Periphery and Shape.

In most cases, the periphery of a POD lesion is well defined. Often a radiolucent border of varying width is present, surrounded by a band of sclerotic bone that also can vary in width (Fig. 23-12). The sclerotic bone represents a reaction of the immediate surrounding bone. The lesion may be irregularly shaped or may have an overall round or oval shape centered over the apex of the tooth.

Internal Structure.

The internal structure varies, depending on the maturity of the lesion. In the early stage, normal bone is resorbed and replaced with fibrous tissue that usually is continuous with the periodontal ligament (causing loss of the lamina dura). This appears as a radiolucency at the apex of the involved tooth (see Fig. 23-9).

In the mixed stage, radiopaque tissue appears in the radiolucent structure. This material usually is amorphous; has a round, oval, or irregular shape; and is composed of abnormal bone (see Fig. 23-12). Sometimes the amorphous bone forms a swirling pattern (Fig. 23-13). In some cases, the radiopaque material resembles the abnormal trabecular patterns seen in fibrous dysplasia (see Fig. 23-13).

In the mature stage, the internal aspect may be totally radiopaque without any obvious pattern. A thin, radiolucent margin usually can be seen at the periphery because this lesion matures from the center outward (Fig. 23-14). Occasionally, this radiolucent margin is not apparent, which makes the differential diagnosis more difficult. The internal structure may appear dramatically radiolucent if cavities resembling simple bone cysts form within the lesion (Fig. 23-15). In some cases, the simple bone cyst extends beyond the original margin of the cemental lesion.

Effects on Surrounding Structures.

The normal lamina dura of the teeth involved with the lesion is lost, making the periodontal ligament space either less apparent or appear wider (see Fig. 23-9). The tooth structure usually is not affected, although in rare cases some root resorption may occur. Also, hypercementosis occasionally occurs on the root of a tooth positioned within the lesion. Some lesions stimulate a sclerotic bone reaction from the surrounding bone. Small lesions do not cause expansion of the involved jaw. However, larger lesions may cause expansion of the jaw, an area that is always bordered by a thin, intact outer cortex similar to that seen in fibrous dysplasia. The expansion is usually undulating in shape. This lesion may elevate the floor of the maxillary antrum.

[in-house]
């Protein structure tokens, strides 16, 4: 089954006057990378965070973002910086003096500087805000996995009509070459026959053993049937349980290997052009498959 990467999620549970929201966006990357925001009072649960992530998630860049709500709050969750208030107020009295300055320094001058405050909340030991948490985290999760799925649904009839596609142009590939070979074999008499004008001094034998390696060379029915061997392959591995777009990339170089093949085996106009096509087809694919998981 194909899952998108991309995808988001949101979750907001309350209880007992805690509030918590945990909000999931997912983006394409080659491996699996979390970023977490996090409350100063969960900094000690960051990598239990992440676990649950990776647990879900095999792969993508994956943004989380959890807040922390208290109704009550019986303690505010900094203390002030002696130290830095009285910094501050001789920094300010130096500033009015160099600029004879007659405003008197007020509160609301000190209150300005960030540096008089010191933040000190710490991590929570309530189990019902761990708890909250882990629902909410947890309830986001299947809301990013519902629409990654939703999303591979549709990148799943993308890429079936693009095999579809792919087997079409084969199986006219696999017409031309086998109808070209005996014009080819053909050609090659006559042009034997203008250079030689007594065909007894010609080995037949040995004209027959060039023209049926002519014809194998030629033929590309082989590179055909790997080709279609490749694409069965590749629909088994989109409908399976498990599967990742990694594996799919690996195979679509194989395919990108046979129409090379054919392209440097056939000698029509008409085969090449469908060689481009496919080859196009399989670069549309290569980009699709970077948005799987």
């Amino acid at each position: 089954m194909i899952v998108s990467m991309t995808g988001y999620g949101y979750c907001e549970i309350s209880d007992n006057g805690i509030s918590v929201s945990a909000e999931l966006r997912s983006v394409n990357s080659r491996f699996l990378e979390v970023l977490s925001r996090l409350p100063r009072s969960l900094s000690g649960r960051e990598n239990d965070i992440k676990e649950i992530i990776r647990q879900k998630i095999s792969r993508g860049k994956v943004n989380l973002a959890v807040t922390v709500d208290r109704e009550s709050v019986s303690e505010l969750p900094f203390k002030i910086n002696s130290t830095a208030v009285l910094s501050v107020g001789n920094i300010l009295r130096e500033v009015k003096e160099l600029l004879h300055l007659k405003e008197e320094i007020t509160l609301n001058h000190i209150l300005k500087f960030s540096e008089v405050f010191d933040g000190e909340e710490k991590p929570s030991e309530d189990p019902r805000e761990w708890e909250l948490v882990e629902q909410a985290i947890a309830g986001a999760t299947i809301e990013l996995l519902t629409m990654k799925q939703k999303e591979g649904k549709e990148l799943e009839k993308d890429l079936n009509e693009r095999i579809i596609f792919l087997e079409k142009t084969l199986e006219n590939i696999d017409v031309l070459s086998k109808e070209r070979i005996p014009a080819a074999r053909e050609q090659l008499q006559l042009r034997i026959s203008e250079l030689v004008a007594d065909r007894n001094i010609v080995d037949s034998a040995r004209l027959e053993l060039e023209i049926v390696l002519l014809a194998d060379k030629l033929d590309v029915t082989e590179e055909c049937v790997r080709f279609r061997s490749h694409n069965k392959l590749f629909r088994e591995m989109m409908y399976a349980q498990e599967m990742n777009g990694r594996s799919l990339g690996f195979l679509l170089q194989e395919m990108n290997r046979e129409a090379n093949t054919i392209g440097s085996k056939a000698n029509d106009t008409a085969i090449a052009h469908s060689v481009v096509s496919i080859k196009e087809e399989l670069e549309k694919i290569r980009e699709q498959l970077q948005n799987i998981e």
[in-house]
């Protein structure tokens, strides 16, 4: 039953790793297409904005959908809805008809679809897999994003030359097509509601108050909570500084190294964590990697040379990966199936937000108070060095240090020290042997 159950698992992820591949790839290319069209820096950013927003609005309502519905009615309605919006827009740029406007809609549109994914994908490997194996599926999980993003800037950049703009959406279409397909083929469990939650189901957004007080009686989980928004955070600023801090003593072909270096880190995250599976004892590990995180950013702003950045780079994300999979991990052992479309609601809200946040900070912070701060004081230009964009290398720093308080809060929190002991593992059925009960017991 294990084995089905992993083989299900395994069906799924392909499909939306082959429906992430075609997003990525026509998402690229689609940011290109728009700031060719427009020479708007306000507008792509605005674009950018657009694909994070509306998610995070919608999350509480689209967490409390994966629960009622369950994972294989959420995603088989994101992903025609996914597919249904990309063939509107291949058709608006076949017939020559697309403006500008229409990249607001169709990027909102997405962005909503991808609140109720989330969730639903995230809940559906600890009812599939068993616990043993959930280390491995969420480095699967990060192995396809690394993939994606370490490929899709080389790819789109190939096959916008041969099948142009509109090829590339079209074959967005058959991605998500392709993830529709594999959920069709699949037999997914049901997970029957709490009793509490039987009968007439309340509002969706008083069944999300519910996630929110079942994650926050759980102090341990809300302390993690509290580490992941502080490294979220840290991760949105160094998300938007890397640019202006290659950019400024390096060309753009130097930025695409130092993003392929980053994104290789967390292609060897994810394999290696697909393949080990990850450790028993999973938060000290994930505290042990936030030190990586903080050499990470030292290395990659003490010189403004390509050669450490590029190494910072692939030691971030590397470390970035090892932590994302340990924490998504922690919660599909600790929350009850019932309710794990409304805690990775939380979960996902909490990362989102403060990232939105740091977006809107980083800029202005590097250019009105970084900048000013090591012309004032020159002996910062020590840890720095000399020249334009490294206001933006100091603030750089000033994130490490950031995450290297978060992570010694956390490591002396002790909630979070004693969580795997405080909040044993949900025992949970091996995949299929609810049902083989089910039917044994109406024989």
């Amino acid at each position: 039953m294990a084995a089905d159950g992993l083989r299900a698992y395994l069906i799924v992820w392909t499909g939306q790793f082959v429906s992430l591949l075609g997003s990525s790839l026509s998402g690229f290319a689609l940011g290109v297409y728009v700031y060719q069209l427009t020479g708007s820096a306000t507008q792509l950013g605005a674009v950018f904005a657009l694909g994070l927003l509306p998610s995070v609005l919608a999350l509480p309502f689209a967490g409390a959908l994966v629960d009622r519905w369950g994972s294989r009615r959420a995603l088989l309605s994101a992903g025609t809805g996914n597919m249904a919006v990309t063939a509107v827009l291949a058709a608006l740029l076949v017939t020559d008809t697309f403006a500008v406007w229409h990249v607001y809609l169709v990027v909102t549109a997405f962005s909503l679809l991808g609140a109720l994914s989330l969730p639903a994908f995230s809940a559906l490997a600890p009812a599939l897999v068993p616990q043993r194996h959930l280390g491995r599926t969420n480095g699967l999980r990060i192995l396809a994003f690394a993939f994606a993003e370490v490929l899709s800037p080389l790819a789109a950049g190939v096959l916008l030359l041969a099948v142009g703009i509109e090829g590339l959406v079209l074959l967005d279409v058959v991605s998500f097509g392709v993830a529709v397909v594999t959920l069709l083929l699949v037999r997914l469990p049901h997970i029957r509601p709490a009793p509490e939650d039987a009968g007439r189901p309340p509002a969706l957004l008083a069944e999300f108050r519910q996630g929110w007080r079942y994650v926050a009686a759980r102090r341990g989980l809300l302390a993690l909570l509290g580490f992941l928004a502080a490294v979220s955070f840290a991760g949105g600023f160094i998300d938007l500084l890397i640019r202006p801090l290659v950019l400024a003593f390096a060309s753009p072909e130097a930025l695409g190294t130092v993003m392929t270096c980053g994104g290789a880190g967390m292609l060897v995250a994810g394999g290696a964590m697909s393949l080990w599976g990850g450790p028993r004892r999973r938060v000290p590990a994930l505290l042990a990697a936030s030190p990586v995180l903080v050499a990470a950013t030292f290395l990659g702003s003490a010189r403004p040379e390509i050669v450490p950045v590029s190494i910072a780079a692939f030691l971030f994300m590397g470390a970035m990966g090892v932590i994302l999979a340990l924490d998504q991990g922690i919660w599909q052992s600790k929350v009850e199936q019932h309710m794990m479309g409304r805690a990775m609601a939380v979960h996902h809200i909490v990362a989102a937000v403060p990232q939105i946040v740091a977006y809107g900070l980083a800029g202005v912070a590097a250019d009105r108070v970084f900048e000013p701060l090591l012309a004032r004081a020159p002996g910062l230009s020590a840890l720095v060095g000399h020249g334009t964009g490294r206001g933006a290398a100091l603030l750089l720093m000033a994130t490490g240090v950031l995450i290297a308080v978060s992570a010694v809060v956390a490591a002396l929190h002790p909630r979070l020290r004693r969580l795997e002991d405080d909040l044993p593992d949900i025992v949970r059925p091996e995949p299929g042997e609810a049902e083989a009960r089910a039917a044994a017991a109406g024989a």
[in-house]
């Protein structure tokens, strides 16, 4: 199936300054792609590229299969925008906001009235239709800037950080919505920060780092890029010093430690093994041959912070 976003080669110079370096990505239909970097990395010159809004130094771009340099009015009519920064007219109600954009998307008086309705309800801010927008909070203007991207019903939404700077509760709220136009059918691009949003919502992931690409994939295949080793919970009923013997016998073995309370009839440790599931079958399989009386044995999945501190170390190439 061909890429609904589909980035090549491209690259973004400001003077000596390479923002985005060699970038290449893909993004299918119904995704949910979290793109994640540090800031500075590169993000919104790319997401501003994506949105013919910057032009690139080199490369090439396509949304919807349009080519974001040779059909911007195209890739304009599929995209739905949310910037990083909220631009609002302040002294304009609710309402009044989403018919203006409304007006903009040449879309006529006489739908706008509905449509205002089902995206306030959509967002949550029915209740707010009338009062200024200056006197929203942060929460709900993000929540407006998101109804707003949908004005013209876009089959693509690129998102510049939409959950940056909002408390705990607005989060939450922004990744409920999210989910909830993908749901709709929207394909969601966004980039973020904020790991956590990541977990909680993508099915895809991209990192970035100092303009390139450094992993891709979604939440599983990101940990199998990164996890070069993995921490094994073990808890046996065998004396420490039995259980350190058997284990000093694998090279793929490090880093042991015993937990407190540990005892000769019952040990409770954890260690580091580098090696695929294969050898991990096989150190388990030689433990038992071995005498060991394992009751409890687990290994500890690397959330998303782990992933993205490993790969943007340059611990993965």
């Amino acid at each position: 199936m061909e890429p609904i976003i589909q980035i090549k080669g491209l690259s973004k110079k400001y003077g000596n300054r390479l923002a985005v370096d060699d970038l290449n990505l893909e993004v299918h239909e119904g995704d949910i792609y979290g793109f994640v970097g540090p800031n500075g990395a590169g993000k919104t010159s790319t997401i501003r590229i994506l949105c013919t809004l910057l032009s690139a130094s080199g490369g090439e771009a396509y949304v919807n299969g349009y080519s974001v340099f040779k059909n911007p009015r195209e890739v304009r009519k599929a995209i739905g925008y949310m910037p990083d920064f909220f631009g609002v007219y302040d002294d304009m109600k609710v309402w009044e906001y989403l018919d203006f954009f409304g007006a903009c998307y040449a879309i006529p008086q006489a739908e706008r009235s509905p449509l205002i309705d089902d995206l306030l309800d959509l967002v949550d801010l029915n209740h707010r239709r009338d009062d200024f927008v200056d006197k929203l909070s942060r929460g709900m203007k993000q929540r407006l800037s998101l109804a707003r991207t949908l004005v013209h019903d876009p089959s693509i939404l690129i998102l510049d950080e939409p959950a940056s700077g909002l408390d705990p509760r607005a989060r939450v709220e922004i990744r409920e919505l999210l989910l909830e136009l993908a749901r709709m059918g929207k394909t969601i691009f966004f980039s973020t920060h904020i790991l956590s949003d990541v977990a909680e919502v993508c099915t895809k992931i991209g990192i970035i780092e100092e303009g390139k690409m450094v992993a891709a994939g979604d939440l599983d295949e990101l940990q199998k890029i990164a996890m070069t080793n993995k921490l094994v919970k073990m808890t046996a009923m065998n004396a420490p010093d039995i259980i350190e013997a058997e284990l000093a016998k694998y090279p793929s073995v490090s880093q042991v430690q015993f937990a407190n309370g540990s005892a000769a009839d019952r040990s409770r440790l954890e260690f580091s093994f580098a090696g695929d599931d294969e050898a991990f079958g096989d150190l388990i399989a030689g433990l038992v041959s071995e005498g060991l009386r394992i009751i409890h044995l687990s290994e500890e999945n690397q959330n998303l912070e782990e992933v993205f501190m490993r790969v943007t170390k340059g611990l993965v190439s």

Differential Diagnosis.

In early (radiolucent) POD lesions, the most important differential diagnosis is periapical rarefying osteitis. Occasionally, POD cannot be distinguished from this inflammatory lesion by radiographic characteristics alone. In these cases, the final diagnosis must rely on clinical information such as testing of the vitality of the involved tooth.

In the case of a solitary mature form of POD, the differential diagnosis may include a benign cementoblastoma, especially when periapical to the mandibular first molar. This tumor usually is attached to the surface of the root, which may be partly resorbed. Also, the peripheral soft tissue capsule is better defined, and there may be a unique pattern to the internal structure, such as a radiating pattern. Expansion caused by the tumor is more concentric and less undulating than in POD. The presence or absence of clinical symptoms may help distinguish POD from benign cementoblastoma. Another lesion to consider is an odontoma. Odontomas often start occlusal to a tooth and prevent its eruption, but some odontomas may have a periapical position. The organization of the internal aspect into toothlike structures and the identification of enamel (very radiopaque) can help in the differential diagnosis. Also, the peripheral cortex and soft tissue capsule of an odontoma are more uniform in width and better defined than the periphery of POD. In mature POD lesions, the appearance may resemble a dense bone island. The fi/>

Jan 12, 2015 | Posted by in Oral and Maxillofacial Radiology | Comments Off on 23. Other Bone Diseases